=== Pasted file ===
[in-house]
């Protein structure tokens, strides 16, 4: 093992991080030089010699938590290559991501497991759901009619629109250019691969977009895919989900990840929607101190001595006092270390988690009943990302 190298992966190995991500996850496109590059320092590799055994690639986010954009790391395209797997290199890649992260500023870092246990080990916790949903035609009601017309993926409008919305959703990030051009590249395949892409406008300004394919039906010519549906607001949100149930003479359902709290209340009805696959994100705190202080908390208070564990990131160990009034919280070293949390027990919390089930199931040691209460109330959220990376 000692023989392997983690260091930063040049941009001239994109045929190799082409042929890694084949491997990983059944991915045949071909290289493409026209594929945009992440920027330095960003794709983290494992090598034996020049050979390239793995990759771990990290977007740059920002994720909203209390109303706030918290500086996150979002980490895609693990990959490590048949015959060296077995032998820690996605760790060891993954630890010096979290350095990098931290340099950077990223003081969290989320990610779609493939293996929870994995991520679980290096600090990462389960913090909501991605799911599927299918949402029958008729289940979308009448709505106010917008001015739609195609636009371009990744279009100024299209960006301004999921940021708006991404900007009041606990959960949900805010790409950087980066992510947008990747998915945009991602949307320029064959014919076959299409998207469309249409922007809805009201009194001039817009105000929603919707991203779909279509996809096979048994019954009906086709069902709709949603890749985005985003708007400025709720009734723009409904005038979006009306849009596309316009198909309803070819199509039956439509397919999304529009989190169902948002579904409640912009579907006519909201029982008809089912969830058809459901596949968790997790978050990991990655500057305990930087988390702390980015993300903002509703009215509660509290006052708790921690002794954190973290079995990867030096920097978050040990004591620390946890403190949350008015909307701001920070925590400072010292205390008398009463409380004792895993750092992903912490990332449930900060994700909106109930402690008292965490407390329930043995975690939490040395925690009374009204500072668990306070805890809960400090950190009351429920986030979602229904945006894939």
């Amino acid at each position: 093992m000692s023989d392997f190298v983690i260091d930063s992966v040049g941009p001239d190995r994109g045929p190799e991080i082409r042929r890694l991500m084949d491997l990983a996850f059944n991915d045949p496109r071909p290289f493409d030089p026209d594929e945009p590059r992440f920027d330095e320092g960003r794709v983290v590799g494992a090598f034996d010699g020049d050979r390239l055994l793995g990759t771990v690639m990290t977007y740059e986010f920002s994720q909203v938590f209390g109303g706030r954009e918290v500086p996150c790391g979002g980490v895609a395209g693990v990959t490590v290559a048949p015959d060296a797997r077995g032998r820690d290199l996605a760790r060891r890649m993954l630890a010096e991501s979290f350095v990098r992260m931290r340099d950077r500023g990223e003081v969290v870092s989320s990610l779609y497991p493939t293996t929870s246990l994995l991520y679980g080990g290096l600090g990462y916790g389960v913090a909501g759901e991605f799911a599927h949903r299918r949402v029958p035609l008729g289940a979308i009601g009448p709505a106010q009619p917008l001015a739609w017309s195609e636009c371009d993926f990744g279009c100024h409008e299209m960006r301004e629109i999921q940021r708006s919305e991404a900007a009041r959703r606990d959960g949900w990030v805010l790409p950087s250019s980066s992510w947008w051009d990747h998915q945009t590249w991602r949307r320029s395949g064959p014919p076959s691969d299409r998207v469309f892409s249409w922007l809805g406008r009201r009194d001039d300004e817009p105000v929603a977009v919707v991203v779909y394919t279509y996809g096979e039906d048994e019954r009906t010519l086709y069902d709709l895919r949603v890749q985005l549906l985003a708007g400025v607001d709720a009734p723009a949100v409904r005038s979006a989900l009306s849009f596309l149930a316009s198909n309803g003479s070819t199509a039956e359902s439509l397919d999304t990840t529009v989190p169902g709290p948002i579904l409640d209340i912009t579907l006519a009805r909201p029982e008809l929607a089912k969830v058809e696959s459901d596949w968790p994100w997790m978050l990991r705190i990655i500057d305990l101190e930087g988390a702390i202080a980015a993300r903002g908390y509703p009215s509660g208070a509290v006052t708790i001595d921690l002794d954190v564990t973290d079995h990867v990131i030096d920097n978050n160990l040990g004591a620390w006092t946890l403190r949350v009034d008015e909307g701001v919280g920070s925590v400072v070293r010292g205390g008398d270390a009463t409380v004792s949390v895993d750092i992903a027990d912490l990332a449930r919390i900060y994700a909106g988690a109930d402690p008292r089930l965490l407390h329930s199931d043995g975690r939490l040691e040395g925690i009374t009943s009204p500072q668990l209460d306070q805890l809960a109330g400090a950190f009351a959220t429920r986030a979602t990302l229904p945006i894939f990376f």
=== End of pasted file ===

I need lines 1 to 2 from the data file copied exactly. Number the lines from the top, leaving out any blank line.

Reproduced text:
[in-house]
């Protein structure tokens, strides 16, 4: 093992991080030089010699938590290559991501497991759901009619629109250019691969977009895919989900990840929607101190001595006092270390988690009943990302 190298992966190995991500996850496109590059320092590799055994690639986010954009790391395209797997290199890649992260500023870092246990080990916790949903035609009601017309993926409008919305959703990030051009590249395949892409406008300004394919039906010519549906607001949100149930003479359902709290209340009805696959994100705190202080908390208070564990990131160990009034919280070293949390027990919390089930199931040691209460109330959220990376 000692023989392997983690260091930063040049941009001239994109045929190799082409042929890694084949491997990983059944991915045949071909290289493409026209594929945009992440920027330095960003794709983290494992090598034996020049050979390239793995990759771990990290977007740059920002994720909203209390109303706030918290500086996150979002980490895609693990990959490590048949015959060296077995032998820690996605760790060891993954630890010096979290350095990098931290340099950077990223003081969290989320990610779609493939293996929870994995991520679980290096600090990462389960913090909501991605799911599927299918949402029958008729289940979308009448709505106010917008001015739609195609636009371009990744279009100024299209960006301004999921940021708006991404900007009041606990959960949900805010790409950087980066992510947008990747998915945009991602949307320029064959014919076959299409998207469309249409922007809805009201009194001039817009105000929603919707991203779909279509996809096979048994019954009906086709069902709709949603890749985005985003708007400025709720009734723009409904005038979006009306849009596309316009198909309803070819199509039956439509397919999304529009989190169902948002579904409640912009579907006519909201029982008809089912969830058809459901596949968790997790978050990991990655500057305990930087988390702390980015993300903002509703009215509660509290006052708790921690002794954190973290079995990867030096920097978050040990004591620390946890403190949350008015909307701001920070925590400072010292205390008398009463409380004792895993750092992903912490990332449930900060994700909106109930402690008292965490407390329930043995975690939490040395925690009374009204500072668990306070805890809960400090950190009351429920986030979602229904945006894939």